The Asset to Equity Ratio is the ratio of total assets divided by stockholders’ equity.
The asset/equity ratio indicates the relationship of the total assets of the firm to the part owned by shareholders (aka, owner’s equity). This ratio is an indicator of the company’s leverage (debt) used to finance the firm.
The importance and value of the company’s asset/equity ratio is dependent upon the industry, the company’s assets and sales, current economic conditions, and other factors. There is no ideal asset/equity ratio value but it is valuable in comparing to similar businesses. A relatively high ratio (indicating lots of assets and very little equity) may indicate the company has taken on substantial debt merely to remain its business. But a high asset/equity ratio can also point to a company that is wisely “trading on the equity.” In other words, there is a high asset/equity ratio because the return on borrowed capital exceeds the cost of that capital.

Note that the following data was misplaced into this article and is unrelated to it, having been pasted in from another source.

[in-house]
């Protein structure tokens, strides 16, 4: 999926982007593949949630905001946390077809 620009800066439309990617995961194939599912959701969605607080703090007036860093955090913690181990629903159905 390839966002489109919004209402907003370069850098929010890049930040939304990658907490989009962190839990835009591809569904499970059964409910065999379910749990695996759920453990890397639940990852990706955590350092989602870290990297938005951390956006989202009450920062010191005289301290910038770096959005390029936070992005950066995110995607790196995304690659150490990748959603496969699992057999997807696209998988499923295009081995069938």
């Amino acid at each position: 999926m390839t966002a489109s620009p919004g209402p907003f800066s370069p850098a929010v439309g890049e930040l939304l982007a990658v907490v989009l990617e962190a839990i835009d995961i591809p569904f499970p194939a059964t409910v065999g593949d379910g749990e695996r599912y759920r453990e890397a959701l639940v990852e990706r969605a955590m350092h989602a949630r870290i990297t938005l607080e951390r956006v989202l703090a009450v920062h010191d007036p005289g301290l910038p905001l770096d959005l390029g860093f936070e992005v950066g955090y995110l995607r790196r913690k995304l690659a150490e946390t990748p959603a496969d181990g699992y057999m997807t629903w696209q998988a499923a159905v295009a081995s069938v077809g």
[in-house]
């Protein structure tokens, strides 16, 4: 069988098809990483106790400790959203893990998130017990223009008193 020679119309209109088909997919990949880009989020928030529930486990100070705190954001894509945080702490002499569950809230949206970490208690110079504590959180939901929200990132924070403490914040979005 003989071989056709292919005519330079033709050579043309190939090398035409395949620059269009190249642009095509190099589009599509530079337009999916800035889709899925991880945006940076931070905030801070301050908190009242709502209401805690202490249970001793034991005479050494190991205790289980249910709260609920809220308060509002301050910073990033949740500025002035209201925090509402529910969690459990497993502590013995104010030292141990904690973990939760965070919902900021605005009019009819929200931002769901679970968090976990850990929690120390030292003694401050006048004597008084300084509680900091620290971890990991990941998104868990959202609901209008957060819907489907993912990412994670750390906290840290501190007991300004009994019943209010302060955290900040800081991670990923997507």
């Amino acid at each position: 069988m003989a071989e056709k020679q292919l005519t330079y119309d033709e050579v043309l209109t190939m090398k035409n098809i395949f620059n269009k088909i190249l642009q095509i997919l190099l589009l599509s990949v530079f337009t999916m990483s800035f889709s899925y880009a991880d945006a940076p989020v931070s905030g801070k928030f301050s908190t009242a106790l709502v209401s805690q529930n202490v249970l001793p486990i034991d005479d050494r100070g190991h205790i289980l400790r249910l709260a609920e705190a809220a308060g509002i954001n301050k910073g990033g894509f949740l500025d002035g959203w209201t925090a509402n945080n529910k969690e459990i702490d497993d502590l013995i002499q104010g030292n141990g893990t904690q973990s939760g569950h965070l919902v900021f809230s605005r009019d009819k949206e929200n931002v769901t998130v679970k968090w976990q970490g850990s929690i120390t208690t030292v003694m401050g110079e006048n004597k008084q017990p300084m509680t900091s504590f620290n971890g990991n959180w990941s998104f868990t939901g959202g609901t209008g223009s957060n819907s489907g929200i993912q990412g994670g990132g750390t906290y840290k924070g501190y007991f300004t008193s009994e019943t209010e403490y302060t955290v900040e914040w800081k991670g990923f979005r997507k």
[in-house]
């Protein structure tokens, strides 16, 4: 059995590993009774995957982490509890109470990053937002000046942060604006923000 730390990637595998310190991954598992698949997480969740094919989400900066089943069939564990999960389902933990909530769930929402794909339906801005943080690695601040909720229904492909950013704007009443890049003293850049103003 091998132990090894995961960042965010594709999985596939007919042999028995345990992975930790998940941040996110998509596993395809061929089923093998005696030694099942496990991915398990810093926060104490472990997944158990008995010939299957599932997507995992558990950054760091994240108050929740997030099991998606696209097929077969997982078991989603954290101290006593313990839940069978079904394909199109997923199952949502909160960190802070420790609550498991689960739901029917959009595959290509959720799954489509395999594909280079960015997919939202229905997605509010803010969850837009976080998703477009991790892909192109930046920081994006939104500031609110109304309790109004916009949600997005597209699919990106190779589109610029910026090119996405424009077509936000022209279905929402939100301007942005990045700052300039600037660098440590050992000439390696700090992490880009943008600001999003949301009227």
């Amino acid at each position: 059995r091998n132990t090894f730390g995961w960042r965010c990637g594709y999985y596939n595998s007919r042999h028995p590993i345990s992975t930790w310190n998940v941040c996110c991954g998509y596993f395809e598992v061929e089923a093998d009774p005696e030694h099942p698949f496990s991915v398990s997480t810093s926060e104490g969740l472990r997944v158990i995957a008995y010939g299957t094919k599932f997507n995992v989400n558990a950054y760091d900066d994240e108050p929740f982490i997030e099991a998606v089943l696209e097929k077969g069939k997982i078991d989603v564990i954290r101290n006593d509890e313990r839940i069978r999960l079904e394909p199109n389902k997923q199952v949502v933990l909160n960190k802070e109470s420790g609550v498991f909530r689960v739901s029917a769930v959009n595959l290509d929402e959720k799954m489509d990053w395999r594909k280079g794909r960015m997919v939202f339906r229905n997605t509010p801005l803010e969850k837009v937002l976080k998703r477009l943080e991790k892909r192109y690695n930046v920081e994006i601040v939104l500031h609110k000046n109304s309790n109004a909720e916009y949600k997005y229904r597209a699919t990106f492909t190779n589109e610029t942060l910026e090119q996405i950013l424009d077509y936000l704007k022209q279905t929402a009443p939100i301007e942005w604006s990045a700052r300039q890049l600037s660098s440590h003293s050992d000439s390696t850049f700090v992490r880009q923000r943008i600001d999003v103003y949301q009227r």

At some higher levels, however, the ratio can reach unsustainable levels, as the additional debt ratchets up interest costs and the deteriorating financial position puts the firm in jeopardy. By the same token, a low asset/equity ratio can indicate a strong firm that needs no debt, or an overly conservative company, foolishly foregoing business opportunities.